Morgan Stanley execs keep swapping jobs -- and it says something important about the future of the firm

Business Men and ReflectionFlickr / André BenedixMorgan Stanley execs keep rotating jobs.

Morgan Stanley is rotating its star players.

On Wednesday, the firm’s president of institutional securities, Colm Kelleher, was handed control of wealth management as well. Then-president of wealth management, Greg Fleming, quit the firm.

Morgan Stanley also announced that Andy Saperstein would switch from his current role as co-COO of institutional securities to become cohead of wealth management. Saperstein had previously been in the wealth management division before moving to the co-COO role.

The management shakeout is not the only example we’ve seen of folks moving back and forth between the institutional securities group — which encompasses traditional investment banking and deal-making as well as capital markets trading and sales — and other parts of the bank.

In March, investment banker Raj Dhanda moved to the wealth management division. He had been coheading the capital markets team within the institutional securities division.

At the time, Gorman said in a memo that the bank was “cross-pollinating key leaders across our major businesses” to build a single firm-wide culture.

In October, Dan Simkowitz moved from his role as cohead of global capital markets to become head of investment management, the firm’s asset management division.

Prized divisions

The strategy here is to bring wealth management closer together with the investment bank both culturally and from a business perspective. Institutional services and wealth management are Morgan Stanley’s two most prized divisions, but there has been tension between the two units in the past.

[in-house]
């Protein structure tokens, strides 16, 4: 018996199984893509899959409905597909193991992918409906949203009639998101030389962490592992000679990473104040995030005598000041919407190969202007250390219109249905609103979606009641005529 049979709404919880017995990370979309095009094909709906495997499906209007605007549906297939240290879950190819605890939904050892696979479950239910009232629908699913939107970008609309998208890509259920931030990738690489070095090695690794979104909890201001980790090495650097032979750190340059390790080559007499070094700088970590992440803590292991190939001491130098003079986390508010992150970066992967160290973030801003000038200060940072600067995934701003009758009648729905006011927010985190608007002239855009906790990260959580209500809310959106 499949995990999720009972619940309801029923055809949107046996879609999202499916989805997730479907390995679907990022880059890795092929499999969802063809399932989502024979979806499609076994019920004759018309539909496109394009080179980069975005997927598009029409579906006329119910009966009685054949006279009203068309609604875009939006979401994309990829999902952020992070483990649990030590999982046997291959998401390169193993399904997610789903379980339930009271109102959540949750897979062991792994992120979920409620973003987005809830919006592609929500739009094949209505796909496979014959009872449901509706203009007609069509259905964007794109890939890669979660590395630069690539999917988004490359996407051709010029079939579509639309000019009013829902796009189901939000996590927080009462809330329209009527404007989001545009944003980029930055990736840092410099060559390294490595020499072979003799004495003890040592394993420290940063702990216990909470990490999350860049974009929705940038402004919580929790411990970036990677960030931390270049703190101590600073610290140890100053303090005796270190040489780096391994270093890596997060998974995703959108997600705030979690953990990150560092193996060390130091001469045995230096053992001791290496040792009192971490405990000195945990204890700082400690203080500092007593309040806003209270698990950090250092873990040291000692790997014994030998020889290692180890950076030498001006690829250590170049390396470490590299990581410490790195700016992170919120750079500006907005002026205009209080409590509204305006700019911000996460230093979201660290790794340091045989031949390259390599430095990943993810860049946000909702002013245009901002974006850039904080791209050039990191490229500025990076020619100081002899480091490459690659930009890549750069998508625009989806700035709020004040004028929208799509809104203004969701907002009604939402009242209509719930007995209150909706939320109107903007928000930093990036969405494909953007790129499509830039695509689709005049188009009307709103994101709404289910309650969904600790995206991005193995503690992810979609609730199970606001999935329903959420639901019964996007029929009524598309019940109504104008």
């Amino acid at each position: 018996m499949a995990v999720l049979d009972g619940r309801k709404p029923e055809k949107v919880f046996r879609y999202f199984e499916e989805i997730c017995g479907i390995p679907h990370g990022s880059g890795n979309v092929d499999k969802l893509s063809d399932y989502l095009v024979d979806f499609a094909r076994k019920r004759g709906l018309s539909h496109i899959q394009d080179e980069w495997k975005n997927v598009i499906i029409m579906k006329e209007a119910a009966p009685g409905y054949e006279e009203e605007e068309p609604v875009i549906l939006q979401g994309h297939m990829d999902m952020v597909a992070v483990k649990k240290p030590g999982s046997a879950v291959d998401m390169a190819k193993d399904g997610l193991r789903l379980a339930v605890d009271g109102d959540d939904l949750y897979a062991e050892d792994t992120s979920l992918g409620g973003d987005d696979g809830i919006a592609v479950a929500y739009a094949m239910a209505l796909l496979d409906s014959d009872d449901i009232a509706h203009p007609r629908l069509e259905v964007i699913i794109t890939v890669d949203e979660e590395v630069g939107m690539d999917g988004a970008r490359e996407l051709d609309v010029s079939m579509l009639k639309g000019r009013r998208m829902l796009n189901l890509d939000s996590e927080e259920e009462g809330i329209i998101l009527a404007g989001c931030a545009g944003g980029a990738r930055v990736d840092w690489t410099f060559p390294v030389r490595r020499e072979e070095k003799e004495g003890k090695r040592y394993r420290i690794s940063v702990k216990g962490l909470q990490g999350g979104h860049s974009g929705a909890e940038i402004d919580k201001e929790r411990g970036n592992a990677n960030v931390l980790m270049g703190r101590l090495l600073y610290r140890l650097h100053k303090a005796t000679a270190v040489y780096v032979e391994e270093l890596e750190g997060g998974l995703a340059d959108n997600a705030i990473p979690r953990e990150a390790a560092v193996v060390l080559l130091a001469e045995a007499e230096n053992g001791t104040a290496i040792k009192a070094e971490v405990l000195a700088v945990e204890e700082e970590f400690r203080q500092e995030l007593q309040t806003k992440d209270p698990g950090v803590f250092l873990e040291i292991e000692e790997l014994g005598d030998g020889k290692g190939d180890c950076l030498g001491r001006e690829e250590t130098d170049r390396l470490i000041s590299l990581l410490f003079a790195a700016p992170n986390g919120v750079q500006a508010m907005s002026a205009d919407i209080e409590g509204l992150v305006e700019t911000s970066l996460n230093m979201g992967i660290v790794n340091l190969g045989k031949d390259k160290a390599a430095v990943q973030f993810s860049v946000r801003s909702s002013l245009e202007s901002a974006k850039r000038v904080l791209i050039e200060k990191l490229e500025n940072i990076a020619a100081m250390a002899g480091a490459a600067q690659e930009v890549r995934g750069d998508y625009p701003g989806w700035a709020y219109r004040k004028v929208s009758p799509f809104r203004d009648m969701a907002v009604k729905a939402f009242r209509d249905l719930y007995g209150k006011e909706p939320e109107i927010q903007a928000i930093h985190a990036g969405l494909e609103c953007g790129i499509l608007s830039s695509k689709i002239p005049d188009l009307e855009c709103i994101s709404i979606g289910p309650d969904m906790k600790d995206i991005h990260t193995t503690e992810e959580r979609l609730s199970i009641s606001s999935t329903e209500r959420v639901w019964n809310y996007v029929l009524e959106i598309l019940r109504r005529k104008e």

Mike Mayo, a veteran banks analyst at CLSA, told Business Insider that the changes are “part of the effort to create one firm culture for two decades since [the] Dean Witter merger.”

He’s referring to the 1997 merger between Morgan Stanley, then solely an investment bank, and retail brokerage Dean Witter Reynolds. The two firms had very different cultures.

Then there is the business case for combining.

In December, UBS analysts Brennan Hawken described the “Morgan Stanley story” as “the idea that this could be a wealth management firm connected with a really large, really outstanding equities franchise and investment bank.”

UBS, which like Morgan Stanley has a big wealth management business and an equities-focused investment bank, has previously said that its wealth management division is the biggest client of the investment bank.

That means that there is a lot of logic to having the two units colloborating and swapping executives.

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